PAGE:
2. Empirical evidence of habitat degradation from marine protected areas
Here, we report on the degradation of seagrass habitat as a consequence of hyper-abundance of an iconic marine species, the green sea turtle Chelonia mydas, inside a decade-old Indonesian MPA where turtles are fully protected. Over a 4-year period, we observed an increasing number of turtles (figure 1a; p = 0.01), especially of the juvenile-size class (see electronic supplementary material, figure S1), up to 20 individuals per hectare observed in 2011 (figure 1a). This is the highest density ever reported globally [14–17], even exceeding estimates of population densities prior to human hunting reported for the Caribbean . As green turtles are long-lived and late-reproducing organisms, and hatchlings often do not stay near the nesting grounds where they hatched , this sudden increase may be explained by increased immigration rather than by increased reproduction rates. A control-impact study in which three MPAs and three independent control areas throughout the Indo-Pacific were surveyed shows that the turtle densities found inside these MPAs were at least four times the density of the independent control areas (table 1). Combined, these temporal and spatial comparisons point to a dramatic increase in green turtle density in our study MPA.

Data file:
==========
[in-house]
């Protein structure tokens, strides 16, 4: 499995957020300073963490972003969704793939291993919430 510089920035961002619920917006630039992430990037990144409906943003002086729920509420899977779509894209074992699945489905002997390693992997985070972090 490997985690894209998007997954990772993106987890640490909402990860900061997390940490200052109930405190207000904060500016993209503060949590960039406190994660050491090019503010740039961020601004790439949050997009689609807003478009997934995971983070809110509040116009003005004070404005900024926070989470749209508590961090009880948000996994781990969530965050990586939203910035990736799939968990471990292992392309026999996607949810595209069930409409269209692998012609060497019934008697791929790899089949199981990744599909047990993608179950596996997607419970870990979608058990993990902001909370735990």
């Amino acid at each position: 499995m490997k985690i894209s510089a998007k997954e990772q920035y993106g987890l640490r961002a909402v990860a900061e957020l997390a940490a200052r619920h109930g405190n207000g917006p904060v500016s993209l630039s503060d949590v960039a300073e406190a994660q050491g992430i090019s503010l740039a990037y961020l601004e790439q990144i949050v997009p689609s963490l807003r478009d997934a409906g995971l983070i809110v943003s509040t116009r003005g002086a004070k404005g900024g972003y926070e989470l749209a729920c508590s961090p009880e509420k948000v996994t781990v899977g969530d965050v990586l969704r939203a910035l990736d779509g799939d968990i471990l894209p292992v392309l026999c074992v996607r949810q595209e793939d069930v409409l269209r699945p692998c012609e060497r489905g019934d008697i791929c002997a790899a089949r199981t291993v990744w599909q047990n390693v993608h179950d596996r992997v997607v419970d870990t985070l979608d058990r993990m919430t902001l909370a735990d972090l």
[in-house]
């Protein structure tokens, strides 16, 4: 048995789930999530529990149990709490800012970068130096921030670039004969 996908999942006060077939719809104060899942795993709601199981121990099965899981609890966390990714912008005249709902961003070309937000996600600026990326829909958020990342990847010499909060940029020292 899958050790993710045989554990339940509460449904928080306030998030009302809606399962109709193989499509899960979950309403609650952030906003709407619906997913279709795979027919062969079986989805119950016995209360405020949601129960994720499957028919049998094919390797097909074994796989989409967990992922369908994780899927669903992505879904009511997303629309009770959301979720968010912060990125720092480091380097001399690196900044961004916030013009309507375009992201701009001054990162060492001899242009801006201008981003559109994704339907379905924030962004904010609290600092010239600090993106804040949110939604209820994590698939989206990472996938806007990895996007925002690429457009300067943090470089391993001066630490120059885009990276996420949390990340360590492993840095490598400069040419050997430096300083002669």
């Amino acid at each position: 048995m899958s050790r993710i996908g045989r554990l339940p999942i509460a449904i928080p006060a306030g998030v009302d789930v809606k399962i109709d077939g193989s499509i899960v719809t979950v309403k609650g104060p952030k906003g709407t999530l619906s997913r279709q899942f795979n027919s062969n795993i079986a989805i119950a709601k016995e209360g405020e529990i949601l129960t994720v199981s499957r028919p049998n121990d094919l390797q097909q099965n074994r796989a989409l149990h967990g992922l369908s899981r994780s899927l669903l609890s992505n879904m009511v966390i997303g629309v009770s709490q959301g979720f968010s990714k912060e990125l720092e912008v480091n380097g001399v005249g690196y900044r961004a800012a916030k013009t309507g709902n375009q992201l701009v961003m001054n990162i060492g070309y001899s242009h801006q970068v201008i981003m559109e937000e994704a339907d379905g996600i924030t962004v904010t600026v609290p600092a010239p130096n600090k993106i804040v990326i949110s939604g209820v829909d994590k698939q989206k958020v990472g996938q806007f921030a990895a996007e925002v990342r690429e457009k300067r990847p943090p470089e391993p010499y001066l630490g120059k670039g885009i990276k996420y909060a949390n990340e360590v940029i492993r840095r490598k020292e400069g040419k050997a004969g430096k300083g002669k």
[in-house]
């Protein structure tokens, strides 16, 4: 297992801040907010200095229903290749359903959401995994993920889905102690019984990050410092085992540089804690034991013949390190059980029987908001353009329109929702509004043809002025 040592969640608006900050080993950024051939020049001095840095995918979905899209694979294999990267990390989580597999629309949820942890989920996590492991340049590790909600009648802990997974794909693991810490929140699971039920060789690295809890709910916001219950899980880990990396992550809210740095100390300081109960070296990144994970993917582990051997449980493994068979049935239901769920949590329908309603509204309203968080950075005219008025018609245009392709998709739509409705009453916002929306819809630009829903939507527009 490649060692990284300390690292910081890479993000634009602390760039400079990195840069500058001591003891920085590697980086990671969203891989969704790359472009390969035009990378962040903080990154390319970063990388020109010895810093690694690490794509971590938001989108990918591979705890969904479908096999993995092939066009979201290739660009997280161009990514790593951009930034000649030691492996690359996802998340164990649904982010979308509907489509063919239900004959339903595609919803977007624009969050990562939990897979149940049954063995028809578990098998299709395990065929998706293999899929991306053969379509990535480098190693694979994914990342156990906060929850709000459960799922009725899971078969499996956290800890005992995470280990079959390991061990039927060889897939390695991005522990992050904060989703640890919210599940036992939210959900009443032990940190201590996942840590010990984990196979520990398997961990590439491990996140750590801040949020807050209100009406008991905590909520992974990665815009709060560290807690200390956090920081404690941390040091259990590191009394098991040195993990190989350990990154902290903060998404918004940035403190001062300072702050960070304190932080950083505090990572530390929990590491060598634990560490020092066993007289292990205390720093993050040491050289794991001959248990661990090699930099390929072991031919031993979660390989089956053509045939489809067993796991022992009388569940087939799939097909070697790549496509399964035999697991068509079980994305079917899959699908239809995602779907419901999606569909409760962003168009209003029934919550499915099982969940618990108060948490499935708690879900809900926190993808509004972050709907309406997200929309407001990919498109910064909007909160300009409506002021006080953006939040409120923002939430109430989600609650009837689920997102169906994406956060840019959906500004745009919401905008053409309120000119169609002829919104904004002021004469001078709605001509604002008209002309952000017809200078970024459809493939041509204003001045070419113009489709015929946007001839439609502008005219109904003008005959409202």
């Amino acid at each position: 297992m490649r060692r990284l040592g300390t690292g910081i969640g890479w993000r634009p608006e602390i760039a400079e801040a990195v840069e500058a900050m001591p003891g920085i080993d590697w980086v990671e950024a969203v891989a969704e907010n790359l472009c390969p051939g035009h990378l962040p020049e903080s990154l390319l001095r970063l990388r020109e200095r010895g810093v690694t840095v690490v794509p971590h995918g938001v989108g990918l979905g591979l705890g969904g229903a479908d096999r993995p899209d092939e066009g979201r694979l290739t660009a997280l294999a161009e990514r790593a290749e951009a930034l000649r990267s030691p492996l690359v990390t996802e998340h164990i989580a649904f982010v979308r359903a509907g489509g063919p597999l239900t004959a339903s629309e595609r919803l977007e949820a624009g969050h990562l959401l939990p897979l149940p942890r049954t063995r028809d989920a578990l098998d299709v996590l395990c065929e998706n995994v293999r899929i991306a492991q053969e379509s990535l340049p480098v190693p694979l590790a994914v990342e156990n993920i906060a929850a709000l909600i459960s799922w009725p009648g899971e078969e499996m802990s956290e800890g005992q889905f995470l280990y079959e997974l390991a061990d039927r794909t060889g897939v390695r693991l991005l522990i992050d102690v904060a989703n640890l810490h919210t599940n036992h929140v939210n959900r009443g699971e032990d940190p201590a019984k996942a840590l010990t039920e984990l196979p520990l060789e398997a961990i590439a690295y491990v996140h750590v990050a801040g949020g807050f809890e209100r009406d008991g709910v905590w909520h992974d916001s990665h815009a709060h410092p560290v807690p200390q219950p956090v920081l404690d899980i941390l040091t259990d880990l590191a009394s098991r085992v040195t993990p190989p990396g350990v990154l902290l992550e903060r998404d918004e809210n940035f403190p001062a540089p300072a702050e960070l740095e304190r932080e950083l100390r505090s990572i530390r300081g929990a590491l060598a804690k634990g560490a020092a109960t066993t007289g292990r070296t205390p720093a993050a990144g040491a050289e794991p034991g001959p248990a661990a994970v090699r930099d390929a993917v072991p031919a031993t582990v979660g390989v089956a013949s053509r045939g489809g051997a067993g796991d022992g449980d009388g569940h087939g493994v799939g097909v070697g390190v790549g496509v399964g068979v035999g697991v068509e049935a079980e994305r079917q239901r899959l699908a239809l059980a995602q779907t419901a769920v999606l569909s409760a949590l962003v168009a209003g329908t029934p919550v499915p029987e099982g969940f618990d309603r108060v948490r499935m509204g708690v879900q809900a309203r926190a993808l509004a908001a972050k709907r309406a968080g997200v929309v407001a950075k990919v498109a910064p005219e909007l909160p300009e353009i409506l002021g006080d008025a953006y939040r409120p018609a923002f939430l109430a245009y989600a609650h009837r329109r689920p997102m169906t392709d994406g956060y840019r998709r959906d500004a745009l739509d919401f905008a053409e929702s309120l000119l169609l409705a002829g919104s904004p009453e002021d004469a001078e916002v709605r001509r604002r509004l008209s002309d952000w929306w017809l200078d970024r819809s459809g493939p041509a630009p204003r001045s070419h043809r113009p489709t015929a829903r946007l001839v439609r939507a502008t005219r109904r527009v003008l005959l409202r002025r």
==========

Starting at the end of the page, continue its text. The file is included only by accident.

Seagrass meadows have been the green turtle's primary habitat and food source  for possibly as long as 50 Myr [21,22]. However, the emerging hyper-abundance of green turtles within our focal MPA severely impacted the seagrass meadow. Beyond removing 100% of the daily seagrass leaf production , turtles applied a previously undescribed feeding strategy—to dig for rhizomes and roots with their flippers (figure 2a; electronic supplementary material, video S1). This has led to a striking mosaic of unvegetated gaps in the seagrass meadows (figure 2b,c). The intensity of the digging strategy has increased over time, as shown by the trend in the cover of bare gaps (figure 1a; p = 0.04). Moreover, in 8 years, there has been a 64% reduction in the average below-ground biomass outside gaps, relative to the below-ground biomass at MPA establishment (figure 1b; p < 0.01). In addition to creating gaps in the vegetation, digging has led to enhanced erosion, as demonstrated by experimental gap clearings (for experimental set-up, see the electronic supplementary material, figure S2). Erosion of seagrass strips between experimental gaps increased significantly with decreasing strip width (figure 3a), and, as a consequence, seagrass regrowth declined with seagrass strip width (figure 3b). Hence, there is clear experimental and observational evidence that intense turtle grazing causes severe and ongoing degradation of the seagrass bed.